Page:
The President of the Association of Ghana Industries (AGI), Dr Yaw Adu Gyamfi, has bemoaned the dwindling fortunes of the manufacturing subsector in recent years, warning that the country risks losing its industrial base should the situation remain the same.
Rather than inspiring entrepreneurs to build new factories and sustain existing ones to employ people and grow the economy, Dr Gyamfi said Ghana had, in the recent past, lost a chunk of its “once vibrant” areas of manufacturing to various challenges.
Addressing captains of industry and government officials at AGI’s Ghana Industry Awards on December 8, the president pointed to the phasing out of businesses in the textiles, alumina, vehicle assembly, glass manufacturing and those in the processing of agricultural products such as meat, sugar, tomatoes and citrus as evidence of a country which had its manufacturing base deteriorating rather than progressing.
“Industry continues to shrink and we risk losing our industrial base,” he said at the event which was graced by President Nana Addo Dankwa Akufo-Addo.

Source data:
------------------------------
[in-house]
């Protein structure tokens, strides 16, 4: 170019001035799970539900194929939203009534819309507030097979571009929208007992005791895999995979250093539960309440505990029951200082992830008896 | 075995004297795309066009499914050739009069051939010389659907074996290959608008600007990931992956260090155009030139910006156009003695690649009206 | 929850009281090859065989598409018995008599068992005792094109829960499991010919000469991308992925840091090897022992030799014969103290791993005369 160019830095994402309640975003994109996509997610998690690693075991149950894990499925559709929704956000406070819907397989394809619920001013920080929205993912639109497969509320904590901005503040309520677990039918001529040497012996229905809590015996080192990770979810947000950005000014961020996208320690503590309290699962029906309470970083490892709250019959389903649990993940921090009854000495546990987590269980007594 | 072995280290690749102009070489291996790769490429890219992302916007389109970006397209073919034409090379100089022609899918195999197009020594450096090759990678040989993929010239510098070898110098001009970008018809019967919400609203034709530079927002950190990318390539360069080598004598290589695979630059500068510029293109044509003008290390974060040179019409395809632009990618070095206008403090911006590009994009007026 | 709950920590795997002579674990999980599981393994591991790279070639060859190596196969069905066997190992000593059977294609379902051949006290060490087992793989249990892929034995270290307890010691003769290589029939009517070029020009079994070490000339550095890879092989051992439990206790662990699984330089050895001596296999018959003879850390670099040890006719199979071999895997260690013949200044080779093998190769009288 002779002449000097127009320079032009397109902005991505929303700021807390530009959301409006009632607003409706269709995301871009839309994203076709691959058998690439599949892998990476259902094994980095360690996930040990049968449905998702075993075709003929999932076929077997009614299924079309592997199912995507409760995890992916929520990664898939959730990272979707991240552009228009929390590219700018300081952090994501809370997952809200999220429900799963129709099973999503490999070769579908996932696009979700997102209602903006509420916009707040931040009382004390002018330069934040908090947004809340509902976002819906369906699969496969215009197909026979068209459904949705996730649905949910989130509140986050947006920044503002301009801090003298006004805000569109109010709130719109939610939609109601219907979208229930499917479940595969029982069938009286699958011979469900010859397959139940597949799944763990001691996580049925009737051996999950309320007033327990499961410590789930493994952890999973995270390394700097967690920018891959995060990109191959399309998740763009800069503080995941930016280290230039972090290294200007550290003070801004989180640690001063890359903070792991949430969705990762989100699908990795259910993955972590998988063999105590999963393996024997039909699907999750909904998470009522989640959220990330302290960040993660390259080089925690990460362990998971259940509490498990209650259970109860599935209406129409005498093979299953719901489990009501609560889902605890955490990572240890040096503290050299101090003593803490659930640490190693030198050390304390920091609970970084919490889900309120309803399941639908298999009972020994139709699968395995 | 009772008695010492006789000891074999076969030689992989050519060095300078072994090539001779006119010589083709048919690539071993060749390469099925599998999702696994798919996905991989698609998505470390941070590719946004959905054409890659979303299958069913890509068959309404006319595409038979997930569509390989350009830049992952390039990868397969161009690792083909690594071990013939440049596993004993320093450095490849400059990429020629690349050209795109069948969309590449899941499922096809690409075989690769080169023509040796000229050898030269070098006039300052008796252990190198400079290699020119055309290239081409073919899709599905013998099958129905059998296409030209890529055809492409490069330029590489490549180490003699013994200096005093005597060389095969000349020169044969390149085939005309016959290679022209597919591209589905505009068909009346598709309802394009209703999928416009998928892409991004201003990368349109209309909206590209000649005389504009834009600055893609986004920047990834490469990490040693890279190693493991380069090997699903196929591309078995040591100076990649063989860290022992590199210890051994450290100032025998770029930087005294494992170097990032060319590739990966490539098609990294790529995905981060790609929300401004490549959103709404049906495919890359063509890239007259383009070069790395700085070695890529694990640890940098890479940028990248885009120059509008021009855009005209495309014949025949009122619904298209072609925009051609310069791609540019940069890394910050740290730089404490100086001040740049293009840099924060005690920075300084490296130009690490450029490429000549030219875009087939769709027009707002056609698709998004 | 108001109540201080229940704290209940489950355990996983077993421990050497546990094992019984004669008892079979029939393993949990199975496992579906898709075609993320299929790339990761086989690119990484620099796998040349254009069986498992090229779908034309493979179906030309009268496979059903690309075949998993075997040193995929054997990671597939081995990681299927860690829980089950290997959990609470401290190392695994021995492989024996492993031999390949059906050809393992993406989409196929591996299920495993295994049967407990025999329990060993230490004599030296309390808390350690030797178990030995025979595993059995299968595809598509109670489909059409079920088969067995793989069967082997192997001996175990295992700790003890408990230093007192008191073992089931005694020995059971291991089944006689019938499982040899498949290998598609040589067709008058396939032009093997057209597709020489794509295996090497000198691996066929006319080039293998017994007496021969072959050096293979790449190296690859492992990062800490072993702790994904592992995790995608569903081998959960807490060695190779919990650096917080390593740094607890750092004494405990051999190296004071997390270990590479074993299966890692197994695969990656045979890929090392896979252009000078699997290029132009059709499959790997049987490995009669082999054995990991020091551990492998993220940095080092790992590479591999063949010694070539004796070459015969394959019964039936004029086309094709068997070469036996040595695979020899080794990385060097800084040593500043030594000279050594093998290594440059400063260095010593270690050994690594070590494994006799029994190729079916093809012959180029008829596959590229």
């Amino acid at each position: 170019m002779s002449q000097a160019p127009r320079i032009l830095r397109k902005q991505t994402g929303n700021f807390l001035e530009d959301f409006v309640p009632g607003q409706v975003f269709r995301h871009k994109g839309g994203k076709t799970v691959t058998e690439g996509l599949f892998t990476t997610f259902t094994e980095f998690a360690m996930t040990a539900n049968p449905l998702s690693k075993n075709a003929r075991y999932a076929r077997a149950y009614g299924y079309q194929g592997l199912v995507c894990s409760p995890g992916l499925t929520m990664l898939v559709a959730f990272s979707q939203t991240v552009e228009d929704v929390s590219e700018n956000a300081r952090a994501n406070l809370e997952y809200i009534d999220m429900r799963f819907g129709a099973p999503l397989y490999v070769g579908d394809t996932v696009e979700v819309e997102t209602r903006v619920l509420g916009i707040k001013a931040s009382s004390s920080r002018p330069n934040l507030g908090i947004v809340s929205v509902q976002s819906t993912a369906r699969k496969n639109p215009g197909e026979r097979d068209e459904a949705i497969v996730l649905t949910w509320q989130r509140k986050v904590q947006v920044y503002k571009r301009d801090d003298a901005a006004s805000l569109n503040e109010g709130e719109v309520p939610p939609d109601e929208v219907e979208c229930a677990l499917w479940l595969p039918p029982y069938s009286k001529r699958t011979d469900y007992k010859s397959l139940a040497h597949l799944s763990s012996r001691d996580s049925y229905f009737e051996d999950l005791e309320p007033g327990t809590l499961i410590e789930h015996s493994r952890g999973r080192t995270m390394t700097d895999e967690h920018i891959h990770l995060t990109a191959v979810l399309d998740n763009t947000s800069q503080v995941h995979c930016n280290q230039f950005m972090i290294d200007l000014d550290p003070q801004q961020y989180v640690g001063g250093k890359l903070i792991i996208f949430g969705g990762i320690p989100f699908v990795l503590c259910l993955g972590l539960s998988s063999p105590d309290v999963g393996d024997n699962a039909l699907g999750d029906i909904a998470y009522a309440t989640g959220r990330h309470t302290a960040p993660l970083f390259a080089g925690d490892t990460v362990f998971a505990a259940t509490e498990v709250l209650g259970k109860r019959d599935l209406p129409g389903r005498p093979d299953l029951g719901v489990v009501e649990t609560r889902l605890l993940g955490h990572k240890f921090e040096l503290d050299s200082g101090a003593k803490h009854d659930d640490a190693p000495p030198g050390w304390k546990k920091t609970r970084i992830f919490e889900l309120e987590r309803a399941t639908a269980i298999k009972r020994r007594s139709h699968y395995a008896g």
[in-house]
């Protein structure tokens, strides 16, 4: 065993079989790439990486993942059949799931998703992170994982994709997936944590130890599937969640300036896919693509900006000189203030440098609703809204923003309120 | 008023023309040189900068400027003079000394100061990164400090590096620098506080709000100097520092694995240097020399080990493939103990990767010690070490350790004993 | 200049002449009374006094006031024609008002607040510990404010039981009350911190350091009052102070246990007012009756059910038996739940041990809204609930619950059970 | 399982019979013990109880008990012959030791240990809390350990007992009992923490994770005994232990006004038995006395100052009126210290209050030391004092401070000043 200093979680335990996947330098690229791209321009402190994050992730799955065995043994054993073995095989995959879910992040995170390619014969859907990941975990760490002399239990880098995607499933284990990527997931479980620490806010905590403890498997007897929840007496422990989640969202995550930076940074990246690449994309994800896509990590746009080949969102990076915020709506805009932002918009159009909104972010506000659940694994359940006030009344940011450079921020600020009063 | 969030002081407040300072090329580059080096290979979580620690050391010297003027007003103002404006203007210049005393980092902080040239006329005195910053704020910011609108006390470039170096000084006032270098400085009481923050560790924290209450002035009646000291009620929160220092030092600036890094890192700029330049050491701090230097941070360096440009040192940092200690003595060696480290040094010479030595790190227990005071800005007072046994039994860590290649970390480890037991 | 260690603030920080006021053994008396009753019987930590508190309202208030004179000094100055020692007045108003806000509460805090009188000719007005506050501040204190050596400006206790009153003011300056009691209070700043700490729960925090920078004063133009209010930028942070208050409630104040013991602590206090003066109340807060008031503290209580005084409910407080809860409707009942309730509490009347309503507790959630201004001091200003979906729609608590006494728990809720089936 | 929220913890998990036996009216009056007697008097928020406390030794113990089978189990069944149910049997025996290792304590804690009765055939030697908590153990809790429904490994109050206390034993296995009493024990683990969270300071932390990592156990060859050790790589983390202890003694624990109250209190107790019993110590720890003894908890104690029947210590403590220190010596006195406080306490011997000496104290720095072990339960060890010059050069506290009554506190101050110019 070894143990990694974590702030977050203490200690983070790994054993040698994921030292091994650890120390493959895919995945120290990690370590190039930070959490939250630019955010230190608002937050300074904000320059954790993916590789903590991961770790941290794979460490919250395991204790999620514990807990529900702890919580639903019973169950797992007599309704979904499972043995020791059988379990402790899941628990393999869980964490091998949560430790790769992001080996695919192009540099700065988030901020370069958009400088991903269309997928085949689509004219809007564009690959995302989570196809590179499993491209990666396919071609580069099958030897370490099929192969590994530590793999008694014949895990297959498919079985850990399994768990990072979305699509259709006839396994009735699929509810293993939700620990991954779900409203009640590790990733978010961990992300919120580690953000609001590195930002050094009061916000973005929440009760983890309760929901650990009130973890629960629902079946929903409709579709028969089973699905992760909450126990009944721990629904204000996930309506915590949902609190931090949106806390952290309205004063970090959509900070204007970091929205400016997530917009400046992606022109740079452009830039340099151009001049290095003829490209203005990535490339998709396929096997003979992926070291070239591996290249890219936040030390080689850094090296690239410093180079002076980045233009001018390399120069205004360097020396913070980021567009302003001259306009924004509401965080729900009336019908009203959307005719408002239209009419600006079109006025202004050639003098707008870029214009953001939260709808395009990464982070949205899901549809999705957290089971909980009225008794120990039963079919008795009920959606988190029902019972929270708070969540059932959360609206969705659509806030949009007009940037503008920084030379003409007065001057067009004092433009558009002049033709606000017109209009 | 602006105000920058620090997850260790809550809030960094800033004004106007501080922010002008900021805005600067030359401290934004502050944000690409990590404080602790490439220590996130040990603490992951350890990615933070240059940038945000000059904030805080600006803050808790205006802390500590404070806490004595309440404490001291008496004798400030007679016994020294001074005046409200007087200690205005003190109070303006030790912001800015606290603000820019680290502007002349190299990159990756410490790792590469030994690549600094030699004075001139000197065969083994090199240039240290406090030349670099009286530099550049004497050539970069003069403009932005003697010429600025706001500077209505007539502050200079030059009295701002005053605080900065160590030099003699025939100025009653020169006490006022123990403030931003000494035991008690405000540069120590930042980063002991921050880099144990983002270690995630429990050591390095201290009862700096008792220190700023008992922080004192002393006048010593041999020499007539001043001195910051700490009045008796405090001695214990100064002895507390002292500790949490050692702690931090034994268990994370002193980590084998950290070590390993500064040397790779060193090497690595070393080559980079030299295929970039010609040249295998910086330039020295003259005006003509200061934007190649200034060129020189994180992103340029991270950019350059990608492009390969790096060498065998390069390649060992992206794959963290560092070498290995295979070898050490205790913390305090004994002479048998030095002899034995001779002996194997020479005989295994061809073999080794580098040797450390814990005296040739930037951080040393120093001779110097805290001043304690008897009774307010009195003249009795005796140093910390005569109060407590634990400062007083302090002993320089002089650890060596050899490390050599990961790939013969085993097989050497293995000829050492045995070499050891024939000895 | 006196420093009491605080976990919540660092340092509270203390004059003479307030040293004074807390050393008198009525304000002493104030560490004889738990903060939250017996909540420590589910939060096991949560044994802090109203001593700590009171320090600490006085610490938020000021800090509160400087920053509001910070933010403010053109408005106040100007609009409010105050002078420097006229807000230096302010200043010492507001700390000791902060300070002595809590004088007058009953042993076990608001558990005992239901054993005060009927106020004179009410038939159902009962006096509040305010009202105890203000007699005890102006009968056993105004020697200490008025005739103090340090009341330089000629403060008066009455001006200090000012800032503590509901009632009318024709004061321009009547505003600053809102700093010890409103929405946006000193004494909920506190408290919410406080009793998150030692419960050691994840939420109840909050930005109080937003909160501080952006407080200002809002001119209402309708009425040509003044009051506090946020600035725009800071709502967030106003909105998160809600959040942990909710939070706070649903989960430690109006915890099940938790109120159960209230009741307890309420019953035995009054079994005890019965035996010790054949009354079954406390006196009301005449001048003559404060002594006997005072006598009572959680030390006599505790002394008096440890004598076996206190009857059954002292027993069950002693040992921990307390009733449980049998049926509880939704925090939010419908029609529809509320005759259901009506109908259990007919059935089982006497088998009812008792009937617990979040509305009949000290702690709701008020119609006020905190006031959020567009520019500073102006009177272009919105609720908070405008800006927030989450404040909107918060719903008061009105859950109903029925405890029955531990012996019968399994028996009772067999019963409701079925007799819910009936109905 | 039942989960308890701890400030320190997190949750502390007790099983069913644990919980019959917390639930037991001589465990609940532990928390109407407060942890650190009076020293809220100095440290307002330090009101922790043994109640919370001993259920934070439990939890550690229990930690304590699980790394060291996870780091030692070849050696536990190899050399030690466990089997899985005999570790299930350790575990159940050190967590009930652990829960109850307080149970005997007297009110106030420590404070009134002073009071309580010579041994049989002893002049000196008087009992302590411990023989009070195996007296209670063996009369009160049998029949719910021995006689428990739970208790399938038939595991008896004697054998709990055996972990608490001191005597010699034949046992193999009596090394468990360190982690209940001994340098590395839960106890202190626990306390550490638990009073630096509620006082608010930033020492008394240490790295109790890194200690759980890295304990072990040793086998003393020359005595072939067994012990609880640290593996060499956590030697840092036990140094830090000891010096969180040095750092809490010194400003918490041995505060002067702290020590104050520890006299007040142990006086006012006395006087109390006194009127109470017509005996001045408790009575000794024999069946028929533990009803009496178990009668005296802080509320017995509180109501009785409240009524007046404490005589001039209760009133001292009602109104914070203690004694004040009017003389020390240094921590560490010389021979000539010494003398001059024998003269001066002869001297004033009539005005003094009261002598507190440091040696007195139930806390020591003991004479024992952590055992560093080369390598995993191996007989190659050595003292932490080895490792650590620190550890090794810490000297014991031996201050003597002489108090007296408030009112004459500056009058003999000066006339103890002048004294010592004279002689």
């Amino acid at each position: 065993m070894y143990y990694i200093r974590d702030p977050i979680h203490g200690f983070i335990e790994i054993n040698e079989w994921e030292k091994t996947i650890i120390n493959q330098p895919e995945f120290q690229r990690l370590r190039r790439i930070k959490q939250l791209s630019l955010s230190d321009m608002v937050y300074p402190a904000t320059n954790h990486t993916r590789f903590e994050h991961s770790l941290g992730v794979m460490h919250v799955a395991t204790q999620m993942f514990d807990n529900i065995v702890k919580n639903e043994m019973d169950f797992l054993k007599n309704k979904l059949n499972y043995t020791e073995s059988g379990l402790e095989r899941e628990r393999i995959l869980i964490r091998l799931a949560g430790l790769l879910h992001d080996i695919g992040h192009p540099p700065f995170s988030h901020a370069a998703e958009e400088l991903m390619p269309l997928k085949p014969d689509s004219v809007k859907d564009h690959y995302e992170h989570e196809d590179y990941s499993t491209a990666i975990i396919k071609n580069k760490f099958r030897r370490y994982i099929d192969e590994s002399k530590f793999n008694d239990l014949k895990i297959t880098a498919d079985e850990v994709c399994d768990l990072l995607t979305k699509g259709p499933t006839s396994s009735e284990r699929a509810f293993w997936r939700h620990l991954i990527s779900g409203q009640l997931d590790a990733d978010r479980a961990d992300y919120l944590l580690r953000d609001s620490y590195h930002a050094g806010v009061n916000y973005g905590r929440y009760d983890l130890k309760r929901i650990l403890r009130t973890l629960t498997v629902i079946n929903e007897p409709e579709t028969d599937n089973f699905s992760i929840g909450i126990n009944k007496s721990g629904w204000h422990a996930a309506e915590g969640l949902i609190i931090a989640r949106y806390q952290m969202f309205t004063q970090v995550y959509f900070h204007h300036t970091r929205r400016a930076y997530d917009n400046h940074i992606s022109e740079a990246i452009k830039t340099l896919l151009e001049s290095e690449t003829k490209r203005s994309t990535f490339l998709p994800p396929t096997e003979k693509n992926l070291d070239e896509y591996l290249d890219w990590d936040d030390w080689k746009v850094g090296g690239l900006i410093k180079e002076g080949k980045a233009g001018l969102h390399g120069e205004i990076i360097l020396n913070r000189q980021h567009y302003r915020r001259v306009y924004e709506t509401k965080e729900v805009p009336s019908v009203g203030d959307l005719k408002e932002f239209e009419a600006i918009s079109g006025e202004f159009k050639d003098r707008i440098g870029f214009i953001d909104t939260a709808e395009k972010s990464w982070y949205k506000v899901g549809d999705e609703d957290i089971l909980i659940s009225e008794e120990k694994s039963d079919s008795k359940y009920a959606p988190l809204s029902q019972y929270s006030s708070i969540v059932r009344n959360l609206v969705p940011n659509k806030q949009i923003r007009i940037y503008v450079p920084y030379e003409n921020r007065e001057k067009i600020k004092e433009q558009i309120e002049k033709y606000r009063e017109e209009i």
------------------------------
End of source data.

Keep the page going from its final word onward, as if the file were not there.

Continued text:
“On the occasion of our 60th anniversary, therefore, we are taking stock of developments in the industry over the past 60 years and I am sorry to say the picture of manufacturing has not been encouraging.
“We are actually deindustrialising,” Dr Gyamfi, who is also the Chief Executive Officer of Danadams Pharmaceutical Industry Limited, said at the event.
AGI, an advocacy body with over 400 members, has since its inception in 1958, become the voice of manufacturers and related businesses in the country.
Dr Gyamfi said while Ghana’s manufacturing subsector accounted for 4.5 per cent of GDP, the average was 22 per cent in middle income countries.
“Indeed, Ghana’s manufacturing value addition share to GDP has fallen since 1985, an indication of deindustrialisation,” he said.
In July this year, an Economist and Senior Research Fellow with the Institute for Fiscal Studies (IFS), Dr Said Boakye, told the GRAPHIC BUSINESS that the current state of manufacturing explained why the country was unable to achieve sustained development, also called prosperity in economics.